What does that mean exactly? Each functional component has three attributes: form, meaning and sound (or pronunciation). Take 自 “self” for example. Its form is a picture of a person’s nose. Its meaning is “self” and its sound is ジ. If 自 expresses meaning by form (i.e., it’s a form component), then the meaning it expresses has to do with “nose,” as in 息 “to breathe,” 鼻 “nose,” 臭 “to stink,” and 嗅 “to smell.” So, in the kanji 息, 鼻, 臭, and 嗅, 自 is a form component.
Kanji with meaning components appeared rather late in the game and as such, they are small in number.
Ex. 歪 “not straight, crooked (literally 不正).” It’s easily seen that this kanji is based upon the combination of the meanings 不 “not” and 正 “straight.” 不’s form is either “part of a plant” or “roots of a plant” and 正’s form is “feet marching towards a city.” These two forms obviously have nothing to do with the meaning of 歪. So, in 歪, 不 and 正 are meaning components. Most semantic components give meaning by form and only a minority give meaning by meaning, yet, most people interpret kanji to all be meaning components. Worse yet, they don’t consider the original meanings of the components, but depend rather on their modern meanings. This way of thinking is almost guaranteed to be inaccurate (read: do not help with predictive ability, long-term recall or seeing real connections between kanji).
Understanding how components express meaning and sound is very important to understanding both how individual kanji work and how kanji work as a system.
Aspect #3: Identifying corrupted components.
Technically speaking, this should be part of Aspect #1, but since most people aren’t familiar with this concept, I’ll handle it as a full aspect. Kanji corruption means that a “kanji changes form in such a way that the original form intended by the inventor of that kanji is altered.” In other words, things aren’t always what they seem. There are several advantages to knowing when a component is corrupted or not.
1. To clear up misunderstandings and answer questions such as:
What does 往 “toward” have to do with 主 “master, owner?”
The answer is: nothing, except a superficial connection. The right side of 往 is actually 1, which is a foot (representing “to go”) and 王 which gives the sound. The 彳 was added later. The “foot” got corrupted into 丶, making look like 主.
How do the two mountains 山 in 出 “to go out” represent the notion “to go out?”
Answer: they don’t. The top is a corruption of 止. Take a look: “to go out” was originally represented by a foot (止, which means “stop” in modern Japanese) walking out of a cave. Through the process of stylization, came to look like two mountains 山 on top of one another, although it makes more sense to analyze it as 屮 (an empty/corrupted component) on top of 凵 (a form component depicting a cave opening). That’s exactly how the Outlier Kanji Dictionary explains the kanji.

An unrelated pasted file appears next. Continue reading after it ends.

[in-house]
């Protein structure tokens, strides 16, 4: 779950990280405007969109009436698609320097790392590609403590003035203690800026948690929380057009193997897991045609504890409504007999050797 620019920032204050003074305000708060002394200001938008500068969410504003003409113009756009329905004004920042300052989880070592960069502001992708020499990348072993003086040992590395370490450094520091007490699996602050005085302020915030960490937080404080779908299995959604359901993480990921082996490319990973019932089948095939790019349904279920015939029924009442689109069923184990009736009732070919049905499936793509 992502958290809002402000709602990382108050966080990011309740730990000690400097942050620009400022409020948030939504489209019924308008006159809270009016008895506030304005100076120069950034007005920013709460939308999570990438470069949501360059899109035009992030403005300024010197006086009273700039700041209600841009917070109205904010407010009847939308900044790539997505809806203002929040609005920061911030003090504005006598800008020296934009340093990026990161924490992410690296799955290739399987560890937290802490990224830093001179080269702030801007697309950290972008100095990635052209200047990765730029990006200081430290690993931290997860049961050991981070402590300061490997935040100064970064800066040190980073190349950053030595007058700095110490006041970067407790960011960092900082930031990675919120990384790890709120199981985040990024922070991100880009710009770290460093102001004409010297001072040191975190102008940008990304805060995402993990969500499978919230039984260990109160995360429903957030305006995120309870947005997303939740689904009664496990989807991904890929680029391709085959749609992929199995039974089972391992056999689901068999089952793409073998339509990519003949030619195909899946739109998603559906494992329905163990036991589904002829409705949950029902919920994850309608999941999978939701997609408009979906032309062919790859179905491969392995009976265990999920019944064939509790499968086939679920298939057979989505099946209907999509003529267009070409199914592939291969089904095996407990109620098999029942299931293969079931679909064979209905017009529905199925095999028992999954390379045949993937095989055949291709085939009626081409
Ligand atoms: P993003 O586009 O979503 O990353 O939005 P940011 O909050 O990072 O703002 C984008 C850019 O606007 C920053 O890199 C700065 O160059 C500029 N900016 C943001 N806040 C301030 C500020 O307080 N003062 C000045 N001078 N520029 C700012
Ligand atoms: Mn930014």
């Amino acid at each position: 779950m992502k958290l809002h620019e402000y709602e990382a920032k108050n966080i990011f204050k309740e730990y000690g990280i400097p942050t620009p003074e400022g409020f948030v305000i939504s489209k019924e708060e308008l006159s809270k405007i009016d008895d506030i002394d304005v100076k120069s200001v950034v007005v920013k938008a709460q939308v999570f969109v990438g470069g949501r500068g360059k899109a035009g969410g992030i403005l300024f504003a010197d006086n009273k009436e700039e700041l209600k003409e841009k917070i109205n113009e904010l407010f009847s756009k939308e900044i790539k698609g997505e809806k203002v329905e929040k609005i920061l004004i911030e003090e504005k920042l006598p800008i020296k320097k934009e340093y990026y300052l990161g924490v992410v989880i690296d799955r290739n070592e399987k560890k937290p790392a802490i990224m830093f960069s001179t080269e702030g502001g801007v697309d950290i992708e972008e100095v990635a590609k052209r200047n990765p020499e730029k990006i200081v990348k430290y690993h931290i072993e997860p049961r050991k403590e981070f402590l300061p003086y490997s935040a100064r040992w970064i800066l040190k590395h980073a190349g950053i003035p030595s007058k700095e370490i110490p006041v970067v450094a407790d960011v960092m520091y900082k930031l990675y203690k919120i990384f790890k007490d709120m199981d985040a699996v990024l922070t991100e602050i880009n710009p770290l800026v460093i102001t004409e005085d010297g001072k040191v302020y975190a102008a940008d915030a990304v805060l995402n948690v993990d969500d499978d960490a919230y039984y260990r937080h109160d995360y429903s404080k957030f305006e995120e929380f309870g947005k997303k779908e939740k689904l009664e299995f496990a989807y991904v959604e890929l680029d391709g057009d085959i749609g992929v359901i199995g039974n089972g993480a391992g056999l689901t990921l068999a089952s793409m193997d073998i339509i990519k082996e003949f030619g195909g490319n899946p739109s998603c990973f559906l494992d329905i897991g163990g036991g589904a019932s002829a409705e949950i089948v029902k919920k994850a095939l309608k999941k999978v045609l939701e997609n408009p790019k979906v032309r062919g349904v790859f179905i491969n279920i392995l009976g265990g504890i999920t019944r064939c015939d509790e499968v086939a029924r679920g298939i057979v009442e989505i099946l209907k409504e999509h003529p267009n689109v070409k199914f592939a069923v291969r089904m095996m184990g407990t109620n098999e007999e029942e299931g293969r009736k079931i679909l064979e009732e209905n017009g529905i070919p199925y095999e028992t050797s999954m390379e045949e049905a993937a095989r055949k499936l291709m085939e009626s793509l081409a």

2. To give your mind closure. If you know that a given component is a corruption, you know that it is not adding a sound and meaning to the kanji. There’s no need to look any further for a form explanation.
3. To give you a clearer understanding of how modern kanji work. Predictive ability and long-term recall come quickest and most efficiently by understanding kanji on an individual as well as a systemic level. If you reinterpret corrupted components with your own meaning, you’re simply adding noise to the system.
But isn’t this just making the whole thing more complicated and harder to learn? I would argue no. The number one rule for memorizing anything is understanding. The more you understand the object of learning, the easier it is for you to remember that thing. Understanding which kanji components are corrupted is increasing your understanding. And, it’s not necessary to know the whole story behind the corruption. The main thing is knowing that the corrupted component is not giving a sound or meaning to the kanji.
Ex. 高 “tall”: It’s enough that you know that 亠 “lid, cover,” 口 “mouth” and 冋 have nothing to do with why 高 looks the way it does. It is actually just a picture of a tall building and has a 口 on the bottom to distinguish it from 京, which is also a picture of a tall building. Of course, you do need to remember that these components are necessary for correctly writing 高, but you can’t use them to understand why 高 looks the way it does.
Ex. 粦 “ghost fire”: Since 粦 is only used as a sound component in modern Japanese, it’s enough to know how to write it and its pronunciation. However, understanding what it was originally a picture of is interesting to some people (and can aid in remember how to write it). If you’re one of those people (I know I am!), then you need to remember that 米 “rice” isn’t giving a meaning or sound, it’s merely a placeholder for a picture of a corpse that is on fire (okay, so knowing the real story isn’t always more pleasant!) and that 舛 is a picture of two feet.
Keep an eye out for Part 2!
Kanji form from 小學堂. ↩
Hello. I write today merely to say ‘thank you’ for undertaking this research and making it available via this website, and via mobile apps like KANJI STUDY (for Android), produced by Chase Colburn. Both Outlier content and Kanji Study have been indispensable for my self-education in Japanese, what with having relocated to Japan suddenly a few years ago with only rudimentary formal (classroom) study. Two years later, I’m preparing to sit the JLPT N2 exam. Knowing that I can comprehend kanji more deeply with both Outlier and the accessibility of Kanji Study, I feel very confident in my preparations and chances for success both now and in the future. Thank you to all involved, much love and light and self-awareness to all sentient beings. Gassho.